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Playing for Keeps
A lot or a little?
The parents' guide to what's in this movie.
What parents need to know
Parents need to know that Playing for Keeps is a romantic comedy about a faded former soccer star (Gerard Butler) who ends up coaching a youth soccer team in an effort to reconcile with his 9-year-old son after years of being an absentee dad. There are several scenes with people drinking (and sometimes getting a bit tipsy) and a moderate amount of swearing (including "s--t"). Some of the soccer moms pursue George quite aggressively and are anything but subtle about their intentions -- up to and including one who sneaks into his bedroom and strips down to her underwear while waiting for him to come home. Expect some kissing and the implication of a sexual hook-up, but nothing graphic is shown on-screen. While the movie has worthwhile themes about the importance of teamwork, parenting, and responsibility, women are mostly portrayed as needy and manipulative, which undercuts the positive take-away.
- Parents say
- Kids say
What's the story?
George (Gerard Butler) was once an international soccer star, but in PLAYING FOR KEEPS, he's barely getting by and is relocating to suburban Virginia to rekindle his relationship with his 9-year-old son, Lewis (Noah Lomax). George ends up coaching Lewis' soccer team and quickly catches the eye of a few romance-starved soccer moms (Uma Thurman, Catherine Zeta-Jones, and Judy Greer). They pursue him aggressively (and he doesn't always fight them off), but he soon realizes that he still has feelings for Lewis's mom, Stacie (Jessica Biel) -- but she's moved on with her life and is about to get married.
Is it any good?
A movie should have personality; otherwise, why call it entertainment? Some of the worst ones can at least find comfort in having a point of view. But to be, well, "meh?" Why bother? Playing for Keeps is about as formulaic as a romantic comedy can get, and goes light on both the laughs and spark. Thurman, Zeta-Jones, and Greer give it the old college try, but the story doesn't require them to do much more than look Butler up and down and then wait for a chance to pounce. Biel has a little bit more to work with, and her efforts are deeply felt, but it's almost a shame because it creates dissonance from the rest of this ho-hum film.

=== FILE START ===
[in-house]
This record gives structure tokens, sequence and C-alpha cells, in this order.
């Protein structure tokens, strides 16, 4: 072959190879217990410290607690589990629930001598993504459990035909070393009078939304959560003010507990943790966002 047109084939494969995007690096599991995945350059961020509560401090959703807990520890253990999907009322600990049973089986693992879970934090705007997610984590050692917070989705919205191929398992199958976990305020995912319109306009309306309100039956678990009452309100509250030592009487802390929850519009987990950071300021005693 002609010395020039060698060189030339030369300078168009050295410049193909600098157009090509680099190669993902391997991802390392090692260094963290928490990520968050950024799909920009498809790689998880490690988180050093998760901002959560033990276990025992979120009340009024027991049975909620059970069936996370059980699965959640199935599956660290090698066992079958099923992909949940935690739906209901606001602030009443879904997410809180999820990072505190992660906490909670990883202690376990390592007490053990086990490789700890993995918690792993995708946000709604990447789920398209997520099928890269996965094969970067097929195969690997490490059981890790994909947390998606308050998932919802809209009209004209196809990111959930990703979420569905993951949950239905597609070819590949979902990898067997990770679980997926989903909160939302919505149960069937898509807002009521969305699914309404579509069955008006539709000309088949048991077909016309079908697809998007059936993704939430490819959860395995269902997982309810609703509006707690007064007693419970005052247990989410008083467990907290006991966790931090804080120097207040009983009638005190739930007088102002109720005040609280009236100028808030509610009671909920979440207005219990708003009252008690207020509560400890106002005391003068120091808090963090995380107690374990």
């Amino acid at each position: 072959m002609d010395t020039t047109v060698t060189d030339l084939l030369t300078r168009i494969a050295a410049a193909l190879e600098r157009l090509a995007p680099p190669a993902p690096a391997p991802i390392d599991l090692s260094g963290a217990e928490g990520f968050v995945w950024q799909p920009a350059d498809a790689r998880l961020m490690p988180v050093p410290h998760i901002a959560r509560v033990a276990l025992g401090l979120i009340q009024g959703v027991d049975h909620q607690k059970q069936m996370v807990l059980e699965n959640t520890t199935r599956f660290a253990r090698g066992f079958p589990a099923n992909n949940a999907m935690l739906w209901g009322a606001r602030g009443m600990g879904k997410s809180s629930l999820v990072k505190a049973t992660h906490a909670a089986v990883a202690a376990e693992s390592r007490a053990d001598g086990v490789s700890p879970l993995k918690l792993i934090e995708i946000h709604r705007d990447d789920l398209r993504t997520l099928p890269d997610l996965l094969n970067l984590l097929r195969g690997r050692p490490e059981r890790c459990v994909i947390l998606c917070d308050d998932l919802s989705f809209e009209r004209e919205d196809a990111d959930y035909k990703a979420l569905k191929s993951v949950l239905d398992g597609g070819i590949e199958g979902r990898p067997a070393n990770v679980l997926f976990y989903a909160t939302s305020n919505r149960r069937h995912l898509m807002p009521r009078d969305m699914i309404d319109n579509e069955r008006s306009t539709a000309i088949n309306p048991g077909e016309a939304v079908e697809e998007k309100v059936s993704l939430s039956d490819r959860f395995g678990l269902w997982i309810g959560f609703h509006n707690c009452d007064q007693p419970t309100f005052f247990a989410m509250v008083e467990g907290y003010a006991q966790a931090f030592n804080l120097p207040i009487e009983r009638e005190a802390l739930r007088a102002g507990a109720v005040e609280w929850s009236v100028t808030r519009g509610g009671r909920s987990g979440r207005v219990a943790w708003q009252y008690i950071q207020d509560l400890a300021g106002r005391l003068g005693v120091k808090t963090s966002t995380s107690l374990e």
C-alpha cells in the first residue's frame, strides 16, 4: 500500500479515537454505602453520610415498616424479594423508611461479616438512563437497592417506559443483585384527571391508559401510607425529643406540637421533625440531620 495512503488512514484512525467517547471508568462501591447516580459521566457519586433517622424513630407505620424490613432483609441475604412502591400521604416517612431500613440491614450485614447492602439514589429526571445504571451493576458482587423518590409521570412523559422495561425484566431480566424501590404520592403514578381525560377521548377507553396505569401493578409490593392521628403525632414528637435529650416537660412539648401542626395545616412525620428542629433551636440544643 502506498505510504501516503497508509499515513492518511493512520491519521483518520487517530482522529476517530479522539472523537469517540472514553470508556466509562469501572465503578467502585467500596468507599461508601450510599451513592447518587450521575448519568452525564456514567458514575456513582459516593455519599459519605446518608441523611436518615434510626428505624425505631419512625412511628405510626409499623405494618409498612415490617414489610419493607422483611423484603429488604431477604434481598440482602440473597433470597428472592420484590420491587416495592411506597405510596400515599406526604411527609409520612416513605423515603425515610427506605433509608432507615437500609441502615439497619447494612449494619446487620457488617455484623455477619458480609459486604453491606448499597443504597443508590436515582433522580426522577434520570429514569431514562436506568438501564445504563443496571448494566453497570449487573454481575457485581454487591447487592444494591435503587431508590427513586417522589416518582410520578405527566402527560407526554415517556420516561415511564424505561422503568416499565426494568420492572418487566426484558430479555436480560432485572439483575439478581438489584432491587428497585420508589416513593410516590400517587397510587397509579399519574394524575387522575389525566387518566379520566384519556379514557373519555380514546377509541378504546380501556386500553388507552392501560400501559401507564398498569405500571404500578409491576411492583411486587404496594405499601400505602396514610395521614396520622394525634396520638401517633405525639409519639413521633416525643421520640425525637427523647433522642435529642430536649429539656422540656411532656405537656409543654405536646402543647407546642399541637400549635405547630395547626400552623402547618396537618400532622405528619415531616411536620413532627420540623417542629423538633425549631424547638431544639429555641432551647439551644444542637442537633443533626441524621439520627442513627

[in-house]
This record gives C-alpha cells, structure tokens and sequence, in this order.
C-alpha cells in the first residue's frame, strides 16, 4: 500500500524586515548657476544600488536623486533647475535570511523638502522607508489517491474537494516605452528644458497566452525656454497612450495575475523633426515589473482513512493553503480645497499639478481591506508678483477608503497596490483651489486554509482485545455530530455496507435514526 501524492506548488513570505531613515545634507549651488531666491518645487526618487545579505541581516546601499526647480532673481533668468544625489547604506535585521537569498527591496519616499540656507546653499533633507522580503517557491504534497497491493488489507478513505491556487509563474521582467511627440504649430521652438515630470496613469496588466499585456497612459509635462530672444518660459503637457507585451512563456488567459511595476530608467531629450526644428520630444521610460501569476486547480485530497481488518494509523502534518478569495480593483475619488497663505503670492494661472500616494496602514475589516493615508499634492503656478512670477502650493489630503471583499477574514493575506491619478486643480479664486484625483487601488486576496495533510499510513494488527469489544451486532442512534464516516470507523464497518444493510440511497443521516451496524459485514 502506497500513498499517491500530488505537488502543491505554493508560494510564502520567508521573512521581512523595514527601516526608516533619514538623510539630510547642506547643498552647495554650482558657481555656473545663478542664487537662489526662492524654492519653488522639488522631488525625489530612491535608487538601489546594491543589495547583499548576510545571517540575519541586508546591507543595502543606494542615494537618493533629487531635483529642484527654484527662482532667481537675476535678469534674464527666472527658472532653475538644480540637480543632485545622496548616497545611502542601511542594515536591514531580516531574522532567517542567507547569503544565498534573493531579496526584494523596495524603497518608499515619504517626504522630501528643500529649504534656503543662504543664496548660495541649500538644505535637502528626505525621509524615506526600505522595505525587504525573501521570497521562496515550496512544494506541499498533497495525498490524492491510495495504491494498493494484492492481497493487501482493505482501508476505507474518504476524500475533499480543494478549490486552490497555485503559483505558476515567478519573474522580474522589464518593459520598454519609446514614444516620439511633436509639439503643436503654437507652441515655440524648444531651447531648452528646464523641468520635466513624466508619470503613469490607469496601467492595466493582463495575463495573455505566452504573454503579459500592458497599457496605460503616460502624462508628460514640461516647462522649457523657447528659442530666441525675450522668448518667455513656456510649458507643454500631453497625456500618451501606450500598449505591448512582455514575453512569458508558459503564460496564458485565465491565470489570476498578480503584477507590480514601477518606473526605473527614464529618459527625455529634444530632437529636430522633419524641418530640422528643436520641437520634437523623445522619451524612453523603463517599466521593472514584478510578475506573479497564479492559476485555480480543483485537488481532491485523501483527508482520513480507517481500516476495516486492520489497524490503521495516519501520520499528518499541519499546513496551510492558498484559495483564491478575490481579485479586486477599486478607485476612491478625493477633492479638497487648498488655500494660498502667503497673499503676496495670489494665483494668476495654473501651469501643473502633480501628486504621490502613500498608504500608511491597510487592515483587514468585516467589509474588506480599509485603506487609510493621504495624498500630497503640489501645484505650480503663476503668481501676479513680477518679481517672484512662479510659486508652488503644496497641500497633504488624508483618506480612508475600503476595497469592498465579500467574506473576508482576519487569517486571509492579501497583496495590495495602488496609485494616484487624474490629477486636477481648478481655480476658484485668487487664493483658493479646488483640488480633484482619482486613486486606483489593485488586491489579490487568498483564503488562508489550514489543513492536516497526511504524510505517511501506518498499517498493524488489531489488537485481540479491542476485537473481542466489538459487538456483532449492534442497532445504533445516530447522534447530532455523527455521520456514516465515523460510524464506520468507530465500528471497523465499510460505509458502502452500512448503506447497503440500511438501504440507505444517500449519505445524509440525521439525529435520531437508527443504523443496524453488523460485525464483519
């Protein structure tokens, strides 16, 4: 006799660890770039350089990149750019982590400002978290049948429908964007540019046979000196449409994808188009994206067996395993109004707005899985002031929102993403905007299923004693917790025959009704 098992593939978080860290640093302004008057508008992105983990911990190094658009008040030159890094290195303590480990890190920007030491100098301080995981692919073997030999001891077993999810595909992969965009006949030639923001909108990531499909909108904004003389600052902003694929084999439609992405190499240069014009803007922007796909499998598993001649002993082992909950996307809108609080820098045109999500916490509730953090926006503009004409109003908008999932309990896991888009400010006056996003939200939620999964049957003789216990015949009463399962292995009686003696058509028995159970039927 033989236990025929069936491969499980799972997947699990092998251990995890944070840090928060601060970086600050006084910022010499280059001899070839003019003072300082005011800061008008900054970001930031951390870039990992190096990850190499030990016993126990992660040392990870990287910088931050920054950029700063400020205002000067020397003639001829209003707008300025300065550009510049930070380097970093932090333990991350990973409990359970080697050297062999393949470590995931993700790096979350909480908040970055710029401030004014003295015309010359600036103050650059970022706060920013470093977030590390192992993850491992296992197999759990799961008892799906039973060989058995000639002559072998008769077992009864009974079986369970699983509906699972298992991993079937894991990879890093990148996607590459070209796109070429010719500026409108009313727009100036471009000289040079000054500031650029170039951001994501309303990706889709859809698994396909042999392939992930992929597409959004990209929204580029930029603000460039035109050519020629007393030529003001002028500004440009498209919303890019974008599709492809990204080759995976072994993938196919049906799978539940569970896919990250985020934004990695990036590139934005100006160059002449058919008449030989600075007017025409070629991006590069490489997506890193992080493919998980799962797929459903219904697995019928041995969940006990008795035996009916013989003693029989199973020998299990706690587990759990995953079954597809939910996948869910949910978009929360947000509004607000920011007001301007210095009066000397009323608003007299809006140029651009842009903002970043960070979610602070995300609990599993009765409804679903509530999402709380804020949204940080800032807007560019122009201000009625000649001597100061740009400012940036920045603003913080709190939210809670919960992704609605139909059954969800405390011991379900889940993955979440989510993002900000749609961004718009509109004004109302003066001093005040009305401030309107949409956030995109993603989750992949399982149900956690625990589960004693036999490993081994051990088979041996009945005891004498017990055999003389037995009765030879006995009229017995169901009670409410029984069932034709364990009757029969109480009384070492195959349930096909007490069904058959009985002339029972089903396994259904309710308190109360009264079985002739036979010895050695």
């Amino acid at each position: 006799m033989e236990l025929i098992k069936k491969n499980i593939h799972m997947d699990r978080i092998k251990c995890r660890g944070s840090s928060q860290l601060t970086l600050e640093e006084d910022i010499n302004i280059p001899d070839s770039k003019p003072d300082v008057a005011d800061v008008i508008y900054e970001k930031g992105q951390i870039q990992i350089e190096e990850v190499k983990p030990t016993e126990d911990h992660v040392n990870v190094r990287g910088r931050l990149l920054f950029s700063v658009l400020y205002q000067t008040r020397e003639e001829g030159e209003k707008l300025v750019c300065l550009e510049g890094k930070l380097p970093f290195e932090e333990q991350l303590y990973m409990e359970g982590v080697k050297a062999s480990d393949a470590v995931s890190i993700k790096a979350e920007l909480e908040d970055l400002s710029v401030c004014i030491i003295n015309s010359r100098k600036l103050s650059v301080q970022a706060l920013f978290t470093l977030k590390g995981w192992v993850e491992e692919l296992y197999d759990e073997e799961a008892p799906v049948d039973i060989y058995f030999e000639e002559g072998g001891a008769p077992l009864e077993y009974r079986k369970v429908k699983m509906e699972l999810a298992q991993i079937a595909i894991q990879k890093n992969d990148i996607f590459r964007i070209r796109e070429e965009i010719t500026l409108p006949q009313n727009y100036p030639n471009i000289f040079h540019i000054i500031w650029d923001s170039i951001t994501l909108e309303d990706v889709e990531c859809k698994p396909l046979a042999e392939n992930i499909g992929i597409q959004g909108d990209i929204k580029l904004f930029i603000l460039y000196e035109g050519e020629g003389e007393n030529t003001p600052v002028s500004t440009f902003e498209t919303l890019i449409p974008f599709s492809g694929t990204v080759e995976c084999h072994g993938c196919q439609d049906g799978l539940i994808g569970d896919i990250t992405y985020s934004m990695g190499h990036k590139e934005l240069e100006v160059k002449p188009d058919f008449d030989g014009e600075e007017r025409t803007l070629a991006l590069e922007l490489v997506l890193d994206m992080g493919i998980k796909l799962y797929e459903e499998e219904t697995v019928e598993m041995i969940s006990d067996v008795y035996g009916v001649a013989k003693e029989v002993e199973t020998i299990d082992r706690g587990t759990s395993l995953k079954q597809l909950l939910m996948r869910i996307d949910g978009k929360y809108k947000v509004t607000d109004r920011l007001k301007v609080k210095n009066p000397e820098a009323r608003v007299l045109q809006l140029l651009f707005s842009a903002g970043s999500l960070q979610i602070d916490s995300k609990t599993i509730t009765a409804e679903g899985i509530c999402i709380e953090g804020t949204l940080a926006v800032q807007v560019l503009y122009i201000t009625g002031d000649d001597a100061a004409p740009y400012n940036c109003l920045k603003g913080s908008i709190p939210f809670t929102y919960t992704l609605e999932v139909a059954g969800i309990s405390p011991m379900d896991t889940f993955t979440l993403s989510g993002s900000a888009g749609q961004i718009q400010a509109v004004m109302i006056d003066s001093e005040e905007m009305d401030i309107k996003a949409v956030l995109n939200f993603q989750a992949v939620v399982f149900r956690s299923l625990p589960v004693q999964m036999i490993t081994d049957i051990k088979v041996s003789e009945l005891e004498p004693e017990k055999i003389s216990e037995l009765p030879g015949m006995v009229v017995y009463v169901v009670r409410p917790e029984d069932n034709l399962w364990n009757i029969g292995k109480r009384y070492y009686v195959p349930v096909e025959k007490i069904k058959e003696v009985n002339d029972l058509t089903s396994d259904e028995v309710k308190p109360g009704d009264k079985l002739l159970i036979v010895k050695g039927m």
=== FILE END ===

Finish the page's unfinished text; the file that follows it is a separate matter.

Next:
There's no momentum, no surprises, no energy. It's not awful, but it's not terribly good, either. It's just there. Since there's little here that's refreshing -- aside from Lomax's work as Lewis -- it's not hard to guess how things will turn out between George and Stacie. But it's not easy to see why we should sit in the audience, either.
Talk to your kids about ...
Families can talk about how Playing for Keeps portrays George as a dad. What do you think of his parenting? What does he learn during the film? How does he compare to other movie/TV dads?
How does the movie depict the women in George's life? Is it fair/accurate? What about the men?
Why do you think George and Stacie originally broke up? Should they get back together?
- In theaters: December 7, 2012
- On DVD or streaming: March 5, 2013
- Cast: Catherine Zeta-Jones, Gerard Butler, Jessica Biel
- Director: Gabriele Muccino
- Studio: FilmDistrict
- Genre: Comedy
- Topics: Sports and Martial Arts
- Run time: 106 minutes
- MPAA rating: PG-13
- MPAA explanation: some sexual situations, language and a brief intense image
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Common Sense Media's unbiased ratings are created by expert reviewers and aren't influenced by the product's creators or by any of our funders, affiliates, or partners.